What is a Chalazion?
The term chalazion (pronounced kah-la’-ze-on) comes from a Greek word meaning a small lump. It refers to a swelling in the eyelid caused by chronic or acute inflammation of one of the small oil producing glands (meibomian glands) located in the upper and lower eyelids.
A chalazion is similar to a stye which also appears as a lump in the eyelid. A stye is an acute inflammatory infection of a lash follicle and forms a red, sore lump near the edge of the eyelid. A chalazion is usually a reaction to trapped oil secretions and not caused by bacteria, although the site often becomes secondarily infected by bacteria. Chalazions tend to occur farther from the edge of the eyelid than styes (although a gradual swelling can be felt near the edge of the lid), and tend to “point” toward the inside or nose side of the eyelid. Sometimes, a chalazion can cause the entire eyelid to swell suddenly.
How is a Chalazion Treated?
When a chalazion is small and without symptoms, it may disappear on its own. Usually, however they don’t disappear without treatment. If the chalazion is large, it may cause blurred vision by distorting the shape of the eye and certainly becomes more cosmetically noticeable.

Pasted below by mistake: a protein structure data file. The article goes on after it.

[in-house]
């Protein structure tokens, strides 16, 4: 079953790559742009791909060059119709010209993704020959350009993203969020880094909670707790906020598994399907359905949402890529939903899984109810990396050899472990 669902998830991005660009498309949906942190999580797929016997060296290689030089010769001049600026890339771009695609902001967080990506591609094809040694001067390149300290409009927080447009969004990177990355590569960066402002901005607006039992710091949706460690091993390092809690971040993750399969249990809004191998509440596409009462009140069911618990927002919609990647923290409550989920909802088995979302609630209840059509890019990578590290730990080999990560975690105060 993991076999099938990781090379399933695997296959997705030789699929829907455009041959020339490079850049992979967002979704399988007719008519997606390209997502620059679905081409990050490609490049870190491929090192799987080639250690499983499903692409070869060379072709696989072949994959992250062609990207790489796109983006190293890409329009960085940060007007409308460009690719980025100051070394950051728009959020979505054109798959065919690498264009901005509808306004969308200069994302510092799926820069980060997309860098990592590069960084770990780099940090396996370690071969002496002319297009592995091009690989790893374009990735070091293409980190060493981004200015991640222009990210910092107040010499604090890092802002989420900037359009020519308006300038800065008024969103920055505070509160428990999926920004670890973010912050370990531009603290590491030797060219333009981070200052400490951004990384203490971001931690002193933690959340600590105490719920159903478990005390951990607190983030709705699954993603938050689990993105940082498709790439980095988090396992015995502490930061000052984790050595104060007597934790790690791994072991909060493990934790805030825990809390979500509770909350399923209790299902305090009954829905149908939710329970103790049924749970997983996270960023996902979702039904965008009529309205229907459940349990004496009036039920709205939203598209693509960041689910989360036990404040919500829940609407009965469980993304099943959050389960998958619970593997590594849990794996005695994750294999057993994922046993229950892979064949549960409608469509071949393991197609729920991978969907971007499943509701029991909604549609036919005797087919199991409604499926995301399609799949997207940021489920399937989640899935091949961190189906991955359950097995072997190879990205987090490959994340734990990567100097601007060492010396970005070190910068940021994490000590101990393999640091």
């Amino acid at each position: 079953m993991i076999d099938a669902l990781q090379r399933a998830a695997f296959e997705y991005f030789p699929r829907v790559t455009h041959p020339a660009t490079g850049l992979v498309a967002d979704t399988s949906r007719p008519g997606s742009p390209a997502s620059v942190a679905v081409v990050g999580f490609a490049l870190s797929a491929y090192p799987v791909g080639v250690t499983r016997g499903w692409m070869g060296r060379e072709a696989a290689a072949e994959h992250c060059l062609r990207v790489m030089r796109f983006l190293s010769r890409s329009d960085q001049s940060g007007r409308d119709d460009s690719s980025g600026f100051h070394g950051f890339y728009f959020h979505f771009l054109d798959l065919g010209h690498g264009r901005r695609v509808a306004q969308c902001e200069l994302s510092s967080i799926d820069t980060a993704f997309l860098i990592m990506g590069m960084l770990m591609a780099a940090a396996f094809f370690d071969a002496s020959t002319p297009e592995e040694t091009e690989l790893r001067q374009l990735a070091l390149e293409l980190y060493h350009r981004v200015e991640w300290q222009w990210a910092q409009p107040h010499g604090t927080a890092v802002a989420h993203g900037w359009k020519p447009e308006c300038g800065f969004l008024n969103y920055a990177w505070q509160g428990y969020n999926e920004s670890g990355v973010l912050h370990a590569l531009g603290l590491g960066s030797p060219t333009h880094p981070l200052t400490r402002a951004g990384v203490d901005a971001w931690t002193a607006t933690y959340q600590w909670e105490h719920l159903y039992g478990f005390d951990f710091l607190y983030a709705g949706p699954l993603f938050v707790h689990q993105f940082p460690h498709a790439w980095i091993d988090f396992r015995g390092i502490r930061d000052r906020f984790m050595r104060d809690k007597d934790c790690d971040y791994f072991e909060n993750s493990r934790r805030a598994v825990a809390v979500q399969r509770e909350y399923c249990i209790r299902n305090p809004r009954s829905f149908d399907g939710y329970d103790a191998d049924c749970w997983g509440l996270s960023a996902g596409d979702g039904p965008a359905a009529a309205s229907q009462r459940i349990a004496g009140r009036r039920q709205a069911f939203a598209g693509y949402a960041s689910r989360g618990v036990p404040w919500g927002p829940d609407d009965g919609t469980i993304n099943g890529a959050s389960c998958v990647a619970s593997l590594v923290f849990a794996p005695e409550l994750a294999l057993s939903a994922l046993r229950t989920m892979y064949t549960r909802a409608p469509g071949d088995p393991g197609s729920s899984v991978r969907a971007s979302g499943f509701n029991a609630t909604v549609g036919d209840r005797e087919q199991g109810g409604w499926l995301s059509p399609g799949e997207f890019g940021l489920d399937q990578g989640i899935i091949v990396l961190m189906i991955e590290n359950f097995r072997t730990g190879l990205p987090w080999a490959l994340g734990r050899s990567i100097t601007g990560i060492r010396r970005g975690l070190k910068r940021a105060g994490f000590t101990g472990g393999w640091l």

Chalazions may be treated with any one or a combination of the following methods:
Antibiotic and/or steroid drops, antibiotic and/or steroid injections and/or antibiotic pills;
Warm compresses can be applied in a variety of ways. The simplest way is to hold a
clean washcloth, soaked in hot water, against the closed lid for five to ten minutes,
three to four times a day. Repeatedly soak the washcloth in hot water to maintain
Massage or expression of the glandular secretions with the washcloth;
Injection of steroids
Surgical incision or excision.
Chalazions usually respond well to treatment, although some people, particularly children, are prone to recurrences and may require continuing medication. If a chalazion recurs in the same place, Dr Malitz may suggest a biopsy to rule out more serious problems.